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COMMITTEE ON INHERENTLY SAFER CHEMICAL PROCESSES: THE USE OF METHYL ISOCYANATE (MIC) AT BAYER CROPSCIENCE Elsa REichmanis (Chair), Georgia Institute of Technology Paul amyottE, Dalhousie University PEtER BEak, University of Illinois at Urbana-Champaign michaEl l. P. Elliott, Georgia Institute of Technology WaynE B. GRay, Clark University DEnnis c. hEnDERshot, Independent Consultant anDREa kiDD tayloR, Morgan State University michaEl k. linDEll, Texas A&M University JacquElinE macDonalD GiBson, University of North Carolina at Chapel Hill JEffERy J. siiRola, Eastman Chemical Company (retired) John soREnsEn, Oak Ridge National Laboratory (resigned from committee on 2/28/2011) National Research Council Staff kathRyn huGhEs, Study Director DoRothy ZolanDZ, Director JEffREy JacoBs, Director, Water Science and Technology Board ERicka mcGoWan, Program Officer (until April 2011) shEEna siDDiqui, Senior Program Associate amanDa clinE, Administrative Assistant RachEl yancEy, Senior Program Assistant v
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BOARD ON CHEMICAL SCIENCES AND TECHNOLOGY PaBlo DEBEnEDEtti (Co-Chair), Princeton University c. DalE PoultER (Co-Chair), University of Utah, Salt Lake City ZhEnan Bao, Stanford University RoBERt G. BERGman, University of California, Berkeley hEnRy E. BRynDZa, E. I. du Pont de Nemours & Company Emily caRtER, Princeton University DaviD chRistianson, University of Pennsylvania maRy JanE haGEnson, Chevron Phillips Chemical Company LLC caRol J. hEnRy, The George Washington University Jill hRuBy, Sandia National Laboratories michaEl kERBy, ExxonMobil Chemical chaRlEs E. kolB, Aerodyne Research, Inc. JosEf michl, University of Colorado, Boulder sanDER G. mills, Merck, Sharp, & Dohme Corporation DaviD moRsE, Corning Inc. RoBERt E. RoBERts, Institute for Defense Analyses DaRlEnE J. solomon, Agilent Technologies JEan tom, Bristol-Myers Squibb DaviD Walt, Tufts University National Research Council Staff DoRothy ZolanDZ, Director kathRyn huGhEs, Program Officer tina m. mascianGioli, Senior Program Officer DouGlas fRiEDman, Program Officer amanDa clinE, Administrative Assistant shEEna siDDiqui, Senior Program Associate RachEl yancEy, Senior Program Assistant vi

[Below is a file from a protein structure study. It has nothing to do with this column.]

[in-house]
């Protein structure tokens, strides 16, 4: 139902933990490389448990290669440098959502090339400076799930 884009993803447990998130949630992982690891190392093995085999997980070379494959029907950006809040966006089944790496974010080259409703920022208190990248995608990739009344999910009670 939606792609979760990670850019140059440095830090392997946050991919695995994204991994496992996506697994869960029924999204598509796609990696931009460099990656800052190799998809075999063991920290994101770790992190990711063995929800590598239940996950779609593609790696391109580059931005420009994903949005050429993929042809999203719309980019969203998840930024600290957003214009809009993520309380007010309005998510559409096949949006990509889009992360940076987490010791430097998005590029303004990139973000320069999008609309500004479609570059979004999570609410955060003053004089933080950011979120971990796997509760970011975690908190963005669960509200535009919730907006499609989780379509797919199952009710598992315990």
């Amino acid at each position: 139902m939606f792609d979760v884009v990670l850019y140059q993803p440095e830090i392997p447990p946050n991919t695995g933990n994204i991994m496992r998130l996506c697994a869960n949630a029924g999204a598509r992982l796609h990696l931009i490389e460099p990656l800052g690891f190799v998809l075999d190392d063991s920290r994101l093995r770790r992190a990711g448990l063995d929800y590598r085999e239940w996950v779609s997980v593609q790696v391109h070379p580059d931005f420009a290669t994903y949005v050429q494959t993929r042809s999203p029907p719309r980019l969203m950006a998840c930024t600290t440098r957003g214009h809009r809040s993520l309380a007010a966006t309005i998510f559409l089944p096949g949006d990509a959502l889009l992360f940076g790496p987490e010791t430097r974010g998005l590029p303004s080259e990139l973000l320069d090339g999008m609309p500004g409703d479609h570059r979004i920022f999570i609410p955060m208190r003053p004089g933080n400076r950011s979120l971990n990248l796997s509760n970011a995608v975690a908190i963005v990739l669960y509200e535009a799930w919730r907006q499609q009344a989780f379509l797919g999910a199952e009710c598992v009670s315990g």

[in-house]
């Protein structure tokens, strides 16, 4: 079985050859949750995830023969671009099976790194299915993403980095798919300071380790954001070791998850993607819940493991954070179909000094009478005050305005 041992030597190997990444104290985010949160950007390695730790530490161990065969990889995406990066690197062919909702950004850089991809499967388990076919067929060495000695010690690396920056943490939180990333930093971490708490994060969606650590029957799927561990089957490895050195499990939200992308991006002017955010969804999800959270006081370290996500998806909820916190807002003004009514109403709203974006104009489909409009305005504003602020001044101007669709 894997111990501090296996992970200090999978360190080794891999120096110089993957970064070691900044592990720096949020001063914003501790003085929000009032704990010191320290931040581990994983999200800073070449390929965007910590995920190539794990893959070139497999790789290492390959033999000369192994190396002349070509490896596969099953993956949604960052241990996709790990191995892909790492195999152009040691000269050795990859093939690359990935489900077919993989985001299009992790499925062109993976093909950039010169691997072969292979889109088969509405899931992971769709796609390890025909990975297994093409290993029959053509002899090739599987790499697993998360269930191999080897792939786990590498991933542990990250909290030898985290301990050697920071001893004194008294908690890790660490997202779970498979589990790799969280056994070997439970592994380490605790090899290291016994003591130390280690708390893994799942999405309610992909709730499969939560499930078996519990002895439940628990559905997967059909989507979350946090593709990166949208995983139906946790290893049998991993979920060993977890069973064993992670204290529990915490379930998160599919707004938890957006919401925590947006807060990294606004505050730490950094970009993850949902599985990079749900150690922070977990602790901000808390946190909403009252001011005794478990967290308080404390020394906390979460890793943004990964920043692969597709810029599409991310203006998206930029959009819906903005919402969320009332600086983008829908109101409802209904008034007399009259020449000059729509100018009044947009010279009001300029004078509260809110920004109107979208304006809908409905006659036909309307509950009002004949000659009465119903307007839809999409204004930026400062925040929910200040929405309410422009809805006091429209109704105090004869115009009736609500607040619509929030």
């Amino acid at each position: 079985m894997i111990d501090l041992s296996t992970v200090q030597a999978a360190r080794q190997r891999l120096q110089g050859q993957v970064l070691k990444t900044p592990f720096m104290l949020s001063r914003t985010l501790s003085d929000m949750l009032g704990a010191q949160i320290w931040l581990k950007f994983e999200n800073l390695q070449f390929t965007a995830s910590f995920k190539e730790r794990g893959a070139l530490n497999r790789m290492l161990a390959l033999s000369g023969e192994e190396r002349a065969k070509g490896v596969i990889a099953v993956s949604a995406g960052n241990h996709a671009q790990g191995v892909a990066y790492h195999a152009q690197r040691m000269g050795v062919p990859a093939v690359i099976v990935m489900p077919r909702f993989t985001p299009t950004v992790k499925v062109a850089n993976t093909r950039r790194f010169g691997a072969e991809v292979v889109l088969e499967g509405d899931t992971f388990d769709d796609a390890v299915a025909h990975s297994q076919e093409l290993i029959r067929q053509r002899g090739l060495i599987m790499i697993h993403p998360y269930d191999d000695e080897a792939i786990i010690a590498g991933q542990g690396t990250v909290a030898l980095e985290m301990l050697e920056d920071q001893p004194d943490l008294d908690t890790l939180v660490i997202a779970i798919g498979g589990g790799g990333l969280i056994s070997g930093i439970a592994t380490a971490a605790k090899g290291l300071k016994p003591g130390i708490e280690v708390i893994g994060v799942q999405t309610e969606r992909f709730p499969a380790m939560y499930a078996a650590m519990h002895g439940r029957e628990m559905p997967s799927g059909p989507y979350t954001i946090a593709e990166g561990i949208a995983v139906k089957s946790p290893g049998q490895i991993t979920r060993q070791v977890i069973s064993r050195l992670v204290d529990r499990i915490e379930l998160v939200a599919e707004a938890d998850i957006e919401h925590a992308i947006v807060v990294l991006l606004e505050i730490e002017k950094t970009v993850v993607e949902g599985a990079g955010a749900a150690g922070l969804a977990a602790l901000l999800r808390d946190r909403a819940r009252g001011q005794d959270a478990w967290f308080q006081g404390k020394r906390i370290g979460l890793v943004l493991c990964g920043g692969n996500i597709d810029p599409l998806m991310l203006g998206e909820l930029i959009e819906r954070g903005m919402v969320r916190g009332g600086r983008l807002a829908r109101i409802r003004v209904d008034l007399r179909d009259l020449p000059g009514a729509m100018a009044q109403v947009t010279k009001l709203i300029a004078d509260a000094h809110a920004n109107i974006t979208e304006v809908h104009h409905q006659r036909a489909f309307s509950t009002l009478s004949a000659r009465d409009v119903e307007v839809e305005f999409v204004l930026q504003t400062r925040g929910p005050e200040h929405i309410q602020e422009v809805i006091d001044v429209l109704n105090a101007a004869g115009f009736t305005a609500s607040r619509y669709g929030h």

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Acknowledgments The Committee on Inherently Safer Chemical Processes: The Use of Methyl Isocyanate (MIC) At Bayer CropScience would like to thank the many technical, chemical, and engineering experts who contributed to the integrity of this report through the submission of informative materials and attendance of committee meetings. The committee would like to acknowledge Amy McCormick and Lucy Sciallo-Tyler of the U.S. Chemical Safety and Hazard Investigation Board; Steven Smythe, Patrick Ragan, Connie Stewart, Cindi Lester, Walter Martin, and the staff of the Bayer CropScience facility in Institute, West Virginia; Scott Berger, Center for Chemical Process Safety; Randall Sawyer, Contra Costa County; George Famini and George Emmett, Department of Homeland Security Analysis Center; John Carberry, Carberry EnviroTech; Matthew Blackwood and Larry Zuspan, Kanawha Putman Emergency Planning Committee; Craig Mattheisson, U.S. Environmental Protection Agency; and Warren Woomer of Charleston, South Carolina. We would also like to thank West Virginia State University in Institute, West Virginia for hosting the committee members and National Research Council staff for an open public comment session. Our thanks to all those who participated in the comment periods and who contributed information in support of the com - mittee’s data-gathering efforts. vii